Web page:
Vaccinium oxycoccos, the common cranberry, one kind of cranberry

A classification predating molecular phylogeny divides Vaccinium into subgenera, and several sections:

Subgenus Oxycoccus
The cranberries, with slender, trailing, wiry non-woody shoots and strongly reflexed flower petals. Some botanists treat Oxycoccus as a distinct genus.
Subgenus Vaccinium
All the other species, with thicker, upright woody shoots and bell-shaped flowers

Distribution and habitatEdit

The genus contains about 450 species,[14] which are found mostly in the cooler areas of the Northern Hemisphere, although there are tropical species from areas as widely separated as Madagascar and Hawaii.

Plants of this group typically require acidic soils, and as wild plants they live in habitats such as heath, bog and acidic woodland (for example, blueberries under oaks or pines). Blueberry plants are commonly found in oak-heath forests in eastern North America.[15][16]


Vaccinium species are used as food plants by the larvae of a number of Lepidoptera (butterfly and moth) species – see list of Lepidoptera that feed on Vaccinium.

Fossil recordEdit

Two fossil seeds of †Vaccinium minutulum have been extracted from borehole samples of the Middle Miocene fresh water deposits in Nowy Sacz Basin, West Carpathians, Poland.[17]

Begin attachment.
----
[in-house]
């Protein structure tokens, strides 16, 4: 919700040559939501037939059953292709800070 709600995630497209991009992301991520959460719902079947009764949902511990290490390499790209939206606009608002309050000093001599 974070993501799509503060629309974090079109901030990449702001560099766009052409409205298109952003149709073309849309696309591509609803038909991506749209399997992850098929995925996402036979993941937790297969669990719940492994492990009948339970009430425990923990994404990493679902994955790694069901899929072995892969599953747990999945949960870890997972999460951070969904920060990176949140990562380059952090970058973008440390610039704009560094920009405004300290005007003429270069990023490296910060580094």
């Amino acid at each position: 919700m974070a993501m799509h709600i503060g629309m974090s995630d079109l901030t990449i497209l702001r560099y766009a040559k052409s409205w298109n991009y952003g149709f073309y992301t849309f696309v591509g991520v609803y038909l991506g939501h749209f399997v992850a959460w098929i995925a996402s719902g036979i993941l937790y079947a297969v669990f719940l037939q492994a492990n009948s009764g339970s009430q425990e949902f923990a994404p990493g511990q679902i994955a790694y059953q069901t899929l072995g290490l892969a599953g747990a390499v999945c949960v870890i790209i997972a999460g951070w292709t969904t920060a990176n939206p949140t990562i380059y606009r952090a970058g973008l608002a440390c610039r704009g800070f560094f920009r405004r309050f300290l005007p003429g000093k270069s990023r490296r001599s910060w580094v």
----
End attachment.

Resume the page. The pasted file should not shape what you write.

Harvest cranberries, New Jersey, United States

Production tonnes. Figures 2003–2004[clarification needed]
FAOSTAT data (FAO)[citation needed]

United States 280,503 80% 270,000 78%
Canada 52,651 15% 53,400 16%
Belarus 8,000 2% 10,000 3%
Latvia 8,000 2% 8,000 2%
Azerbaijan 2,000 1% 1,500 0%
Ukraine 1,000 0% 1,000 0%
Tunisia 50 0% 50 0%
Turkey 50 0% 50 0%
Total 352 254 100% 344 000 100%

See alsoEdit


  1. ^ a b "Vaccinium Linnaeus". Index Nominum Genericorum. International Association for Plant Taxonomy. 2003-02-05. Retrieved 2008-05-09.
  2. ^ Vander Kloet, Sam P. (2009). "Vaccinium". In Flora of North America Editorial Committee (ed.). Flora of North America North of Mexico (FNA). 8. New York and Oxford – via, Missouri Botanical Garden, St. Louis, MO & Harvard University Herbaria, Cambridge, MA.